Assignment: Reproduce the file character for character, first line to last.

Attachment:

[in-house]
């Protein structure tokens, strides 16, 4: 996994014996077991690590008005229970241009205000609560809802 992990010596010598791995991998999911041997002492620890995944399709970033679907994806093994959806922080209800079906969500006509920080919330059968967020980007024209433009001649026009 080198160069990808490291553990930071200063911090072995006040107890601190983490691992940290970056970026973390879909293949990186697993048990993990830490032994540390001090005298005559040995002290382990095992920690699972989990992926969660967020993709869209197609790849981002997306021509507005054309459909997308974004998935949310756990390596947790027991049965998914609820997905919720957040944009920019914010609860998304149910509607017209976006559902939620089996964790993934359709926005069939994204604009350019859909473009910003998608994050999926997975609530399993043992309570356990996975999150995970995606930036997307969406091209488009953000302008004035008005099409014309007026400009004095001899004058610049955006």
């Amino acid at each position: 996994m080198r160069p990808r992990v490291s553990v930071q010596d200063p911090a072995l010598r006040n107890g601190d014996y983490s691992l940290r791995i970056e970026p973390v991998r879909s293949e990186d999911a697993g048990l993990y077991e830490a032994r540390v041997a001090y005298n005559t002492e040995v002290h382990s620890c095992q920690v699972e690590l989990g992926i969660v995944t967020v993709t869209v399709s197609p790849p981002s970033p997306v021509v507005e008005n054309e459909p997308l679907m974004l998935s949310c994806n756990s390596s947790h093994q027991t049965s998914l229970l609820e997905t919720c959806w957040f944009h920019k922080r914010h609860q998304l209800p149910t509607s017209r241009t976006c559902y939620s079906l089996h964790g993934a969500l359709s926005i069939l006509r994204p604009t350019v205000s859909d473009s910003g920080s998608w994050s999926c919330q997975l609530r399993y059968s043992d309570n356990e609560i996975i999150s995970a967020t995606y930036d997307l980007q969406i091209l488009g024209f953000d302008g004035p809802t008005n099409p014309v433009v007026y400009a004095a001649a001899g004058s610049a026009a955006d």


[in-house]
């Protein structure tokens, strides 16, 4: 996994014996077991690590008005229970241009205000609560809802 992990010596010598791995991998999911041997002492620890995944399709970033679907994806093994959806922080209800079906969500006509920080919330059968967020980007024209433009001649026009 080198160069990808490291553990930071200063911090072995006040107890601190983490691992940290970056970026973390879909293949990186697993048990993990830490032994540390001090005298005559040995002290382990095992920690699972989990992926969660967020993709869209197609790849981002997306021509507005054309459909997308974004998935949310756990390596947790027991049965998914609820997905919720957040944009920019914010609860998304149910509607017209976006559902939620089996964790993934359709926005069939994204604009350019859909473009910003998608994050999926997975609530399993043992309570356990996975999150995970995606930036997307969406091209488009953000302008004035008005099409014309007026400009004095001899004058610049955006």
């Amino acid at each position: 996994m080198r160069p990808r992990v490291s553990v930071q010596d200063p911090a072995l010598r006040n107890g601190d014996y983490s691992l940290r791995i970056e970026p973390v991998r879909s293949e990186d999911a697993g048990l993990y077991e830490a032994r540390v041997a001090y005298n005559t002492e040995v002290h382990s620890c095992q920690v699972e690590l989990g992926i969660v995944t967020v993709t869209v399709s197609p790849p981002s970033p997306v021509v507005e008005n054309e459909p997308l679907m974004l998935s949310c994806n756990s390596s947790h093994q027991t049965s998914l229970l609820e997905t919720c959806w957040f944009h920019k922080r914010h609860q998304l209800p149910t509607s017209r241009t976006c559902y939620s079906l089996h964790g993934a969500l359709s926005i069939l006509r994204p604009t350019v205000s859909d473009s910003g920080s998608w994050s999926c919330q997975l609530r399993y059968s043992d309570n356990e609560i996975i999150s995970a967020t995606y930036d997307l980007q969406i091209l488009g024209f953000d302008g004035p809802t008005n099409p014309v433009v007026y400009a004095a001649a001899g004058s610049a026009a955006d």